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Monroe Historical Society
Monroe, Washington
October 2, 1925     Monroe Historical Society
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October 2, 1925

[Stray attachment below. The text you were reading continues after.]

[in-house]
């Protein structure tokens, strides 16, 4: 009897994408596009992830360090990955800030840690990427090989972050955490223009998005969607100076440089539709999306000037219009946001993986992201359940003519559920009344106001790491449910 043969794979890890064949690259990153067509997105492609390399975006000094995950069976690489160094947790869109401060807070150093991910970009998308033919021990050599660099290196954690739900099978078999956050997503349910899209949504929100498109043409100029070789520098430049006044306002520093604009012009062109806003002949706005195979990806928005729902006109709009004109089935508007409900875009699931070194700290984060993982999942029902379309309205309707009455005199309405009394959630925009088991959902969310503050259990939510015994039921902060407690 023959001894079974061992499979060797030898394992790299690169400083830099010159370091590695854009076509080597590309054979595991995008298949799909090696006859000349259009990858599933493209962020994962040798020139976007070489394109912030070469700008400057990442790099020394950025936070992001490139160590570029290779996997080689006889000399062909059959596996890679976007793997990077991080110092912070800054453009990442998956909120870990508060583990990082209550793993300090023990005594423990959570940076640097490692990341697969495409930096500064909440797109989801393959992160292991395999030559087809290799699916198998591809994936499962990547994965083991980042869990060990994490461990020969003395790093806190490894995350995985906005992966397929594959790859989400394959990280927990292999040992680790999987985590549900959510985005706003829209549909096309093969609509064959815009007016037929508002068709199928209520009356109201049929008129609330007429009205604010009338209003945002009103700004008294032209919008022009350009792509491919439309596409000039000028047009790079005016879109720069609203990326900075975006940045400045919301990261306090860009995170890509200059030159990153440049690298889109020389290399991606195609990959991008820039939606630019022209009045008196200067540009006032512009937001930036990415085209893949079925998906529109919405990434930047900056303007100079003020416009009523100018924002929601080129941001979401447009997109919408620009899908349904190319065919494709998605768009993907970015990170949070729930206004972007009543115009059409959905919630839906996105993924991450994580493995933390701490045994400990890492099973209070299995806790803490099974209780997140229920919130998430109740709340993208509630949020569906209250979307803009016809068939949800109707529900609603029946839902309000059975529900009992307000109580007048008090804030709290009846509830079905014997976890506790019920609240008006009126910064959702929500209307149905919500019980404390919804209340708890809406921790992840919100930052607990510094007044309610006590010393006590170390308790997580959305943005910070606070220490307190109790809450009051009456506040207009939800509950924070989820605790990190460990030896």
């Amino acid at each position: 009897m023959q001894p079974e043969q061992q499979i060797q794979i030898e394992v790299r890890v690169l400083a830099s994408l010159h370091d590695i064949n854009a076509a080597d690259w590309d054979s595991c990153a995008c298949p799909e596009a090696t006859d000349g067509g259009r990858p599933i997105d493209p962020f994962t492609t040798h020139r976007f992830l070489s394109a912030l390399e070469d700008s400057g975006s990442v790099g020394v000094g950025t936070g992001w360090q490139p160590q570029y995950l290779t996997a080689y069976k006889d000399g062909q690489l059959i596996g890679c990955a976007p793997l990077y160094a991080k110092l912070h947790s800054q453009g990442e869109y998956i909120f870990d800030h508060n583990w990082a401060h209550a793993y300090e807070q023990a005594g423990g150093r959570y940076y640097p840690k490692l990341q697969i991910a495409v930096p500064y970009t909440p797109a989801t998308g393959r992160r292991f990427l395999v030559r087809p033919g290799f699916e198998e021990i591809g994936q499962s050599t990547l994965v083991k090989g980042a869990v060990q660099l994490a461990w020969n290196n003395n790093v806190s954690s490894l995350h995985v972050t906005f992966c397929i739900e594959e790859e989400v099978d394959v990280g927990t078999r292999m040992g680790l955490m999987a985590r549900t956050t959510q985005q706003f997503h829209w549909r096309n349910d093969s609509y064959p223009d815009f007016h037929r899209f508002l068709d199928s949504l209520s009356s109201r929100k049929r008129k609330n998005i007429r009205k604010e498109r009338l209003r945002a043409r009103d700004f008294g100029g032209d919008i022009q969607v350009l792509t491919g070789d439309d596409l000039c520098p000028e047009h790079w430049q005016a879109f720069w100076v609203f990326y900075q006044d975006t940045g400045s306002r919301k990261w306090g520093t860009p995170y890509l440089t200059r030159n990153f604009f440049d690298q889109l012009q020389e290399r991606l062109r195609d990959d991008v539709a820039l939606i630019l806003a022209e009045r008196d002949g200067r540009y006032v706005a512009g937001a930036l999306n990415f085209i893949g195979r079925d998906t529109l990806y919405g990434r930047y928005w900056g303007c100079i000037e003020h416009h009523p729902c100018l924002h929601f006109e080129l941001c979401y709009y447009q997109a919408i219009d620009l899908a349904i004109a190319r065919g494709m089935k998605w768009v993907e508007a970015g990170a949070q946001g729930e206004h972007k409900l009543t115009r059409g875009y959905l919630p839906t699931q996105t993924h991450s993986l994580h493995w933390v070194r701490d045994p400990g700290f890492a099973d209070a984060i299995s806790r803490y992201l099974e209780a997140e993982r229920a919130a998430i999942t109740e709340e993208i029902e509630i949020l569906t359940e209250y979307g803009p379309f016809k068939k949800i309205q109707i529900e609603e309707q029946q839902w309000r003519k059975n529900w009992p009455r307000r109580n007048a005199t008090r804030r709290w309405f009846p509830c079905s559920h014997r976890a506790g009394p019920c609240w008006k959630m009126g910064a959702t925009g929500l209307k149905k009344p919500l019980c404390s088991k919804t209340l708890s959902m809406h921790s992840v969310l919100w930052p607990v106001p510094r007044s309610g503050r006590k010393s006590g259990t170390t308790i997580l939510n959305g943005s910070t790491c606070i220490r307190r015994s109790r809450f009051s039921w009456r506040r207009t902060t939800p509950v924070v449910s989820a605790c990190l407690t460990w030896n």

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Page Four THE MONROE MONITOR---Mahroe Washinon Friday, October 2, i99.5. STRAIGHT TALKS WiTH AUHT EMMY .ON "GOLD BONDS" *'Before I go to the bank to ask ad- vice about investing the money mother left me. I wish you would tell me something more about bonds." said Helen to Aunt Emmy. "Am I right tn thinking that gold bonds are absolute- ly safe? Are gold bonds what people mean by gih edge securities?" "'hat a child It Is!" laughed Aunt *mmy. "I can see that you do need to learn something about bands The term 'gold bond' does not have any- thing to do with the term "gilt edged security.' The latter is nothing more than a commonly used phrase that means a safe security. Companies that Issue gold bonds usually agree to redeem them In United States gold coin of the weight and fineness of the gold coin issued by the United States Treasury at the thne the bonds are put on [he market. This is done In order to protect the bondholders from the very remote possibility of a red Ical change tn the value of United States currency, such as, for example. the change-- in the values of German Rnd other ffuropcan ourrencies as a result of the wtr Y*qH]e .,tch a thing Is unlikely o occur In this country, financiers always try" to guard against every possible trouble ' Although s faonJ may be payable In gelid tt ls un- necessary to demand uayment tn actu- -lgotd coin since our American money ,Is on a gold basts anyhow and onr good old paper dollars have exactly Eae same value as golden dollars "But o vant to bear In mind one .-thing. Because you buy a so-called 'gold bond,' that does not mean that .-the bond ts secured by gold tn an way, err that {t is stronger than any other bond. The strength of a bond !lies simply and only In the ability the company that issues It to pay Its debts. And of course you should consider the value of the property pledged or mortgaged to secure the bond, if any property is given as se- l. rit7.  'Dear me. Aunt Emmy." exclaimed .Fieleu. "I never realized how much ,one needs to know before investing ,one's money. In my case it's awfully important not to have a loss. because although I have only a tiny amount of monet it Is all I have In the world. "How can I ever learn to tell what is Eoo from what is bad?" "! am not sure you ever can rely on sour own Judgment, my dear." smiled Aunt Emmy "but if you will be guided by your bank. you needn't worry."-- A. B. Aymes. ON GUARD AGAi,T - ' FARM CROOKS With every constructive movement for the improvement of agriculture, one is:likely to find men who will at- tempt to capitalize it for their own personal benefit. This may take the form of shipping in poor and unprofita- ble livestock to palm off on unsuspect- lmg farmers, or It may sometimes be selling fair to good livestock 9t exorbi- tant prices under promise of taking back some of the offsvring at high figures. There are several instances where the college of agriculture through Its county agent system has co-operated heading off the introduction of un- destruhte or extravagantly priced live- stock. In other instances the state bankers aesoclatlon, through its agri- cultural committee or the secretary's office, has set warnings to Its mere. her banlr relative to individuals or rms operating on an unsound basis. It is as important to head off nnde- atrable ad unprofitable lnveetments 8 it is to. encourage eonstrmttve and 1orfitable ones.Banker.Farmer. f BANKERS HELP The bans of Bedford county, Ten, messee, are furnishing pure bred eggs to all who will agree to return one Imllet for each fifteen eggs in the fail. The Mlssourl Bankers Association |ued the first number of the "Agri. cultural Information Service Quarter. ly  in April. This publication deals with timely agricultural subjects of fterest to bankers. A discussion of e various projects proposed as a basis for the program of banker-farm- er co-operation in Missouri appears in the first Issue. Clearing houses In Georgia have ap. roved a proposal for the expenditure Of $30.000 annually for the next three )'ears for the purpose of carrying out program of farm development and crop diversification In Georgia. The proposal was Initiated by the Georgia Bankers Association. The plan calls for the creation of a state-wide devel- opment committee of thirty members rhlch will function under the dlrec. tton of the Agricultural Committee of the Georgia Bankers Associat, ion. Nebraska bankers are going to School. The College of Arlcuitnre is having a short course in agriculture for bankers. Registration is in cha.rge of the Nebraska Bankers Association. he predo.minant thought is. "Every. bank in Nebraska should be repre emed." Nine out of ten banks In e county have signed attendance cards Scores of the cards have been received by Dan V. Stenhens, chair. man of the Agricultural Committee Of tb Banker A,r, tqtinn sd he ]1as reeelreJ ova.  hundred lelters the hort courss. i>i(E/ICflERSAND MISSIONARY Convention Held In Monroe During September A Great Success, Writes Miss L. Pin- nell, Of Oak Harbor, Wash. ++++++++++++++++ + PERSONAL ++ :{:+++++++++++++++++++ Harry Donovan, of Park Place, is another Monroe boy who begins his Freshman year at the State Univer- sity this week. Hope Harry will par- don the omission of his name from the list published last week, and to whom we offer congratulations on his !entry into the big school. Mr. and Mrs. A. J. itobbie and family have removed to Everett to The Preachers' and Missionary con-{reside. The Hobbies made their home , vention, held at the Nazarene church, in MoDroe for several years and now Monroe, Sept. 15-16, was a great:desire a larger field. Their home is success in every way. Nearly all cf at 2217 Summit avenue. I the pastors and a good' number of the laymen gathered from this end of I the North Pacific district of the Naz- arene church. During the two days convention, many excellent papers and addresses wre given on Missionary, Sunday schoc1 and' pastoral work. Some of the subjects were: "Pstoral Visit- ing," "Prayer for Missions" "How! We Can Bst Further the District i Mrs. W. E. Selwood and the chil- dren spent the week-end with rela- tives in Seattle. Coo Malone was a caller in Monroe Sunday, at the home of his brother, Roe, and' spent a little while among his baseball chums. He began an- other year's work at the U on Monday last. resr.wcr!:'":..all of great interest to those! Pat Boyce has been discharged The greatest eature o the conven- from the hospital at Sedro Woolley, ton, however, was the addresses iven bv returned missionaries, Miss Agnes Gardner, from India, nurse and-uhy- Mcian, spoke two afternoons and one e-eMn on her work with the women of India, particularly the medical wr'. . Rev F_,llis, from China, spoke on Y'/ednel'ey morning', iv]n won- erf,d personal experiences of the missionary's work in that land. Mis: Martha Curry, well known evangelist from Boston, Mass., preached to a fql house on Wednesday night. The Nazarene denomination, altho c,P.ly twenty five years in existence, has at resent ninety-five missionar- los in th foreign missionary fields, and over a hundred" applicants wait- in to be sent out. The covnenton was in charge of Dist. Supt. E. J. Lord, and Mrs. E. J. Lord. Dist. Pres. Women's Foreign 'Missi ary Society. All visitors and delegates to the convention are en- thusiastic in the.r praises of the de- qhtful entertainment given them by the good people of Monroe, and the kind cooperation given by members of other churches. We would like to come again. NOTICE OF HEARING In the Superior Court of Washington, for Snohomish county. No. 515. In the Matter of the Estate of David Lewis Paramore, Deceased. Notice is lereby given that Herman Friese, administrator of the estate of David Lewis Paramore, :eceased, has filed in the office of the clerk of sMd court, his final report, and prayin the court.to aprove and settle i safd report and dscharge the administra- tor and his surety, and that said re- port aud petition will be heard on the 2nd day of November, 1925, at the hour of 9:30 a. m., in departmen No. 2 of said court. Dated this 24th day of september, 1925. FRANK A. TURNER, Clerk of said Court. (Seal) By Gee. P. Dubuque, Deputy. First pub., Oct. 2, 1925. Last pub., Oct. 16, 1925. Heine, Like Others, Felt Charm o? Don Quixote Heine, a later mglclan in laughter and tears, has narrated his own al- ternating attitudes toward Don Quix- ote. It was the first book he read after he had really learned to read; and he took the tale, he has told us, with the unshaken faith and serious- ness of childhood . he wept bitter tears over the ridicule and re- buffs of the noble-hearted knight. He re-read the book every five years or so with ever-varying feelings. As a youth he was, he confesses, bored by It. Later he saw in it only the comic side, and laughed at the follies of the mad knlghterrant. Older yet again and wiser he made friends for life with Quixote and Sancho. Afterward he had but to glance over his shoul- der to perceive attending him the l phantom forms of the thin knight and the fat squire--more particularly, he adds, when he himself hung irresolute at some parting of the ways. What Heine felt by turns, the world has felt by classeaTlmes Literary Supple- me.nt. Miracles of St. Leo.ard If there were such a personage, St. Leonard would certainly have been the patron saint of prisoners. He was originally a French nobleman at the court of Clovis I, and became a monk and founded a monastery which, after his death, about 599, was known as St. Leonard le Noblat. He was famed for his charity toward prisoners, and is r e - puted to have worked many miracles on their behalf. These miracles in re- leasing unhappy captives continued after his death, according to tradi- tion, which was very convenient, as hls festival happenel to be the first day of the Michaelmas term, when writs were made returnable.lamlly Herald. Early Adding Machines That the ancient Inca civilization in Peru possessed an adding and calcu': lating machine has been revealed in i the recent discovery by excavators of I and is residing at the home of his nephew, Jas. Bovce, of Seattle. Pat, we are lad to hear, is feeling very much improved in his general health, and growing stronger as the weeks go by. Gee. H. Herley left Saturday eve- ning for Seattle to be ready to reg- ister in at the U Monday morning. Mrs. Chas. Cvlver has been con- fined to her bed for the past week. Jim Skalley and Ear! Heifort com- bined business with pleasure and drove to the summit of Stevens Pass on Thursday of last week. Mr. and Mrs. W. C. Strefssguth and family were. Seattle visitors for the' week-end. Miss Mary C. Reardon returned to ber progressional duties in Portland, Oregon,-Monday morning after a three weeks' visit at her home in Monroe Mrs. J. ][. Reardon made a busi- ness visft in Everett MondaT after- noon. David KnfgIt tins been maK-ing an extended v/sft fn the middle" north- west for some tfrae. Last worff from him to reach Mortroe was tiat he was fn Duluth, Minn., and expected to reach Monroe towards the end of thfs week. Francis Halpin i%" con- ductfng his busfness here durfng hs absence and who, for the wfhter, plans to ss[st lr. Knight in the shop after school hours. Dr. Car[ H]ort. wife and famfIy were Monroe visitors over tlm last week end. All are looking- fine, healthy anK prosuerous. Mrs. Hort is daughter of Mr. and Mrs: Fred' YIagedorn. Mr. and Mrs. Claude M. l:fMIan are now residents of Blaine, Wash. I Claude is a member of the public schooI facuItr of that city. Mrs. Mary Deverux, daughter Gen- evieve, son Archie, of Lincobr, Nob., are visiting her niece and family, I Mrs. Edgar Howell. Mrs. James Hatch and M'rs. J. J. Cretney were guests on Frida-v at the summer home of Mrs. F. W: Thed- inga at Langley, on Whidby Island. Mr. and Mrs. J. H. Robertson, of Wagner Mill, had as dinrmr guests on Sunday, Mr. and Mrs. J: J. Oret- ney. Mrs. L.,P. err and Miss Martha Lind returned on Tuesday from a week spent in Wenatchee. Mrs. A. G. Atkins and Mrs. George Bound were business visitors in In- dex over the week end. Mrs. Marie Beck returned on Tues- day from a two weeks' vacation spent in Pendleton and British Columbia points. Little Lois Raboin has recovered sufficiently from her appendix oper- ation to be removed to her home from the Monroe General Hospital, on Tuesday. Mrs. Ralph Raven visited in Se- attle for a few days this week. Mesdames Robert Duncan, Howard Watkins, A. G. Watkins and George Fulk were guests on Monday at the home vf their sister, Mrs. F. M. Lari- mer of Everett. Messrs. and Mesd'ames W. H. Clark, C. E. Taylor and Mrs. Winifred Nich- olas motored on Saturday to Pugallup to attend the Western Washington Fair. R. J. Rodgers, from Aldercrest Sanitorium. s,.ent Sunday in Monroe with Mrs. Rodgers. Mrs. O. F. Gaston and son, Donald, left Monroe on Friday for her home in Butte, Montana. She was accom- panied on the first uart cf her jour- ney by her mother, Mrs. Robert Flem- ing. David Campbell spent Sunday vis- iting friends at the University of Washington. G. Sherman Graft, of San Fran- cisco, California, visited Tuesday af- ternoon and Wednesday morning at the F. M. Wilson home. The gentle- are old friends. a knotted cord, or "qulpl," in the Miss Marguerite Healy has been ins of a rehmtorlc tomb The cord ru p " . visiting with friends in Seattle the Is sixteen yards long and contains 100 past week or ten days. knots. Dlvldel into ten unequal sec- tions these knots rtoPren?3en:e:he TOh d F,Dr :?ba e Mut CftReeaid;%:nd e umbers from one t .xl " " " d this week, in the Index regmn. The sections are of different corers, meiu -', " vil " - ........ novs are nea y maded for most any- mg rea, Drown, yeuow, mue ana lthing that comes along and hope to green, and are separated by silver load down their carriers to capacity. beads, which represent the even num- They expected to be home this eve- bets from two to tenty. By using]ning. They left Wednesday morning. this simple waY of counting, hased I Mrs Lee Crockett spent last week on the decimal system, rapid camuta-]i n Seattle, visiting her sister, Mrs. ' n be made Montreal Star $1ons ca .... -_.-- ." Larson. While there they drove to I Pcyallup and took in the fair. ATTENTION OF BERRY GROWERS Called By Inspector Hunter To Law Requiring Certification Of Berry Folds Before Young Plants Can Be Sold. The attention of all berry growers is called by District HorticuFcural Inspector E. D. Hunter to the state law which requires the inspection and certification of all berry fields before young plants from them can be sold. This is necessary in order to insure young plants which are free from insect pests and diseases. It is also necessary that each lot sold be ac- ccmpamed by an inspection tag which will be issued by the horticultural inspector. There is considerable demand this fall for strawberry plants and the Horticu|tural Office in the court house at Everett will maintain a list of those growers who have inspected plants for sale. Any o,e desiring to have an inspection made of thei' fields or wishing other irfformatior should communicate as son as possi- ble with the borticulaurol office. +++++++++++++++++ +, AT THE CHURCHES +4'+++++++++++++ 51ETHODIST EPISCOPAL Morrdng service at Ii o'clock. EpwoTth League st 6:45 p. m. Evenihg service at 8 o'clock. Rev. E. D'. White, lnister. SWEDISH MISSION CHURCH Sunday schnol a+, 9:5 a. m. Sermon at: 11:00  a. m. Y. P. S. meetings. 6:g0 p. m. Sermon :30 p. m. Prayer nmeting every Wednesday, TO p. m. Every other Sunday, English ser- vf at 7:30, p. m. Roy: E. A. Oh, nan, Pator. THE MEI'4ONITE CHURCH The Mennonite church service for Sept. 6th will be as follow: Sunday school 9:45 a. m. German Services 11 a. m. T'ext--"Holy Sanctification." English service at 7:30: Text -- "Bacliders." Salvaon through Jesus Christ, e gospel preher. P:. A. Kliewer; Pastor. ST. lffARY'S CATHOLIC CHURCH Mass will e celebrated: in St. Mar,s churcb Monroe at 9 o'cIck, and at Index at 9:30 o'cloc Sunday, Oct. 4th. Re Robt. Dillo, Paor. CHURCH OF THE NAZARENE Sunday school, 9:45 a. m. Regular service 11 a. m. and 8 p. m. Y. P. S. 7 p. m. Prayer meeting 8 p. m. Wednesday. Mrs. J. M. Stephens, Pastor Ed Saindon, from Gold Bar, paid Monroe a visit Wednesday. Ed re- ports things going well with him and the family charge feeling well and happy. []'. and Mrs. Saindon mde their home in Monroe for a long tin. County superintendent of schools Jacobsen, from Everett, was a Mon- roe visitor Monday. OtymlMa---State highway board lets contracts, Sept. 15, for $321,000 work. Longview--Contract let for $30,000 mortuary. Men's Overcoats for Fall and Winter EXCLUSIVE SHOWING OF THE FAMOUS Jacob's Oregon City Pure Virgin Wool Overcoats Every Garment Styled Right and Perfectly Tailored in New Fall Pattterns $25 $35 $4o DRESS WELL AND SUCCEED Harmon's MONROE'S BEST STORE The Mercantile Co,. YOUR GROCERY STORE The social season is here with its entertfmfng, parties, md bridges. Hostesses find our store a splendid place to shop for new and unusual dainties to serve. Maras.&ino Cherries Make salads and desserts much more attractive. Per bottle .................... 25c-7{ Green Cherries .................. 3Fro Fruit Flavors For making punches and frappes. Lemon, Lime, Orange, Rasp- berry, and other flavors. Will make one and one-half gal- lons, per i ar... 45c Sandwich Spreads Deviled Ham .............. 10c-20c Deviled Chicken ........ 15c-30c Olive Butter ...................... 25c Blue Bonnet ...................... 35c Candy A wide selection of smali dainty candies in a varietT of shapes and colors. Especially suitable for use on the bride table. Jelly Spicettes, per ib ..... 35c Jelly Strings, per lb... ...... 40c Butter Kernels, per Ib ..... 40c Chocolate Buds,  Ib ..... 25c Dainty Mints, per Ib ....... 40c Mint Straws, per Ib ......... 40c Filled Peanuts, per 110 ..... 40c Assorted Plastics, /s ib..30c Cheese Wafers Very delicious cheese straws with a delightful cheesy fla- vor... Served with salads. per can ... 75C Olives We have a very complete line of Ripe, Green and Stuffed Olives... Large and small bottles. Green Olves ........ 15c to, 80c Ripe Olives .......... 15c to 50c Stuffed Olives....20c to $1.,25 Cookies THE FAMOUS NATIONAL BISCUITS--- Nabiscos, Oreo, Lorna Doone and other varieties, per !b . 350 to 450 Dainty boxes, ideal for chil- dren's lunches... Filled with N. B. C. cookies. per box . . . 500 Saratoga Flakes N. B. C. Crisp, fresh, dain- ty, long branch wafers. per box... 20C MANN ING'S COFFEE "If It Comes From Streissguth's It Must Be Good" Both Phones -:-, 311 -:- Both Phones